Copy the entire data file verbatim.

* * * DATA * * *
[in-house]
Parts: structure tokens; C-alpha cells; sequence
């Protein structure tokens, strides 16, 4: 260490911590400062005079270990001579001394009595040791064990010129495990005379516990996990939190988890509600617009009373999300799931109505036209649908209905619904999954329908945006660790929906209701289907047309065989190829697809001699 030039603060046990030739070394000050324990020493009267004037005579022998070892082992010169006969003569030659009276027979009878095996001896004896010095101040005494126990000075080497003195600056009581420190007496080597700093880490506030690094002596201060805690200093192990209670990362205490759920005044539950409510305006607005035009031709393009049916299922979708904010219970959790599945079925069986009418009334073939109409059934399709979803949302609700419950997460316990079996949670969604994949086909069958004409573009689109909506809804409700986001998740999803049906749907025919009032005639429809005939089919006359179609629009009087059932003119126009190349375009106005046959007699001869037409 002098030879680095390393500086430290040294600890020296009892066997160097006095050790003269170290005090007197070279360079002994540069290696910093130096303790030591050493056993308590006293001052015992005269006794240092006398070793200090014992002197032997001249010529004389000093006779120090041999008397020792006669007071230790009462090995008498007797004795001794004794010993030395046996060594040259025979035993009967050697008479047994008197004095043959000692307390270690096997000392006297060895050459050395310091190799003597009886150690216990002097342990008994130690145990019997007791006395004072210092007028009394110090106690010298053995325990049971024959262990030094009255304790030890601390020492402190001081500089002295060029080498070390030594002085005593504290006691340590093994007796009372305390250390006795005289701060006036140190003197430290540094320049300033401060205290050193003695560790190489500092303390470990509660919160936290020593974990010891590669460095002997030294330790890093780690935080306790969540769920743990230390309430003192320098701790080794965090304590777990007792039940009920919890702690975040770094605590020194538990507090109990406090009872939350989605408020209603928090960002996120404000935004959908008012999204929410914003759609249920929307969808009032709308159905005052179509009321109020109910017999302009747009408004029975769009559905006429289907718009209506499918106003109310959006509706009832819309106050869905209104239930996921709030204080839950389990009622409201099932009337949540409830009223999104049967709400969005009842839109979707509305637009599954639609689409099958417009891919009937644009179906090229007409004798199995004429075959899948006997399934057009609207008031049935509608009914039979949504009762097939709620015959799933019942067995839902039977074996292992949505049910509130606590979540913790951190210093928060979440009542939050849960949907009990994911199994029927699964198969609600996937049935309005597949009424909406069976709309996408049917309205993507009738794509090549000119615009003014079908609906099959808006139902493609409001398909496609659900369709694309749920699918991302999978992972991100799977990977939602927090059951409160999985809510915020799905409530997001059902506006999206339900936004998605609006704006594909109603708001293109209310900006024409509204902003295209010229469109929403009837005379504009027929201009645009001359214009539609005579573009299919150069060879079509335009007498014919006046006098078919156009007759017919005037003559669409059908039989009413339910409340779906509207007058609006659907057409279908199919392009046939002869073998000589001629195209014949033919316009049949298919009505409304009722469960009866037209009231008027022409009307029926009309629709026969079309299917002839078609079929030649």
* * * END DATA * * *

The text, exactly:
[in-house]
Parts: structure tokens; C-alpha cells; sequence
């Protein structure tokens, strides 16, 4: 260490911590400062005079270990001579001394009595040791064990010129495990005379516990996990939190988890509600617009009373999300799931109505036209649908209905619904999954329908945006660790929906209701289907047309065989190829697809001699 030039603060046990030739070394000050324990020493009267004037005579022998070892082992010169006969003569030659009276027979009878095996001896004896010095101040005494126990000075080497003195600056009581420190007496080597700093880490506030690094002596201060805690200093192990209670990362205490759920005044539950409510305006607005035009031709393009049916299922979708904010219970959790599945079925069986009418009334073939109409059934399709979803949302609700419950997460316990079996949670969604994949086909069958004409573009689109909506809804409700986001998740999803049906749907025919009032005639429809005939089919006359179609629009009087059932003119126009190349375009106005046959007699001869037409 002098030879680095390393500086430290040294600890020296009892066997160097006095050790003269170290005090007197070279360079002994540069290696910093130096303790030591050493056993308590006293001052015992005269006794240092006398070793200090014992002197032997001249010529004389000093006779120090041999008397020792006669007071230790009462090995008498007797004795001794004794010993030395046996060594040259025979035993009967050697008479047994008197004095043959000692307390270690096997000392006297060895050459050395310091190799003597009886150690216990002097342990008994130690145990019997007791006395004072210092007028009394110090106690010298053995325990049971024959262990030094009255304790030890601390020492402190001081500089002295060029080498070390030594002085005593504290006691340590093994007796009372305390250390006795005289701060006036140190003197430290540094320049300033401060205290050193003695560790190489500092303390470990509660919160936290020593974990010891590669460095002997030294330790890093780690935080306790969540769920743990230390309430003192320098701790080794965090304590777990007792039940009920919890702690975040770094605590020194538990507090109990406090009872939350989605408020209603928090960002996120404000935004959908008012999204929410914003759609249920929307969808009032709308159905005052179509009321109020109910017999302009747009408004029975769009559905006429289907718009209506499918106003109310959006509706009832819309106050869905209104239930996921709030204080839950389990009622409201099932009337949540409830009223999104049967709400969005009842839109979707509305637009599954639609689409099958417009891919009937644009179906090229007409004798199995004429075959899948006997399934057009609207008031049935509608009914039979949504009762097939709620015959799933019942067995839902039977074996292992949505049910509130606590979540913790951190210093928060979440009542939050849960949907009990994911199994029927699964198969609600996937049935309005597949009424909406069976709309996408049917309205993507009738794509090549000119615009003014079908609906099959808006139902493609409001398909496609659900369709694309749920699918991302999978992972991100799977990977939602927090059951409160999985809510915020799905409530997001059902506006999206339900936004998605609006704006594909109603708001293109209310900006024409509204902003295209010229469109929403009837005379504009027929201009645009001359214009539609005579573009299919150069060879079509335009007498014919006046006098078919156009007759017919005037003559669409059908039989009413339910409340779906509207007058609006659907057409279908199919392009046939002869073998000589001629195209014949033919316009049949298919009505409304009722469960009866037209009231008027022409009307029926009309629709026969079309299917002839078609079929030649």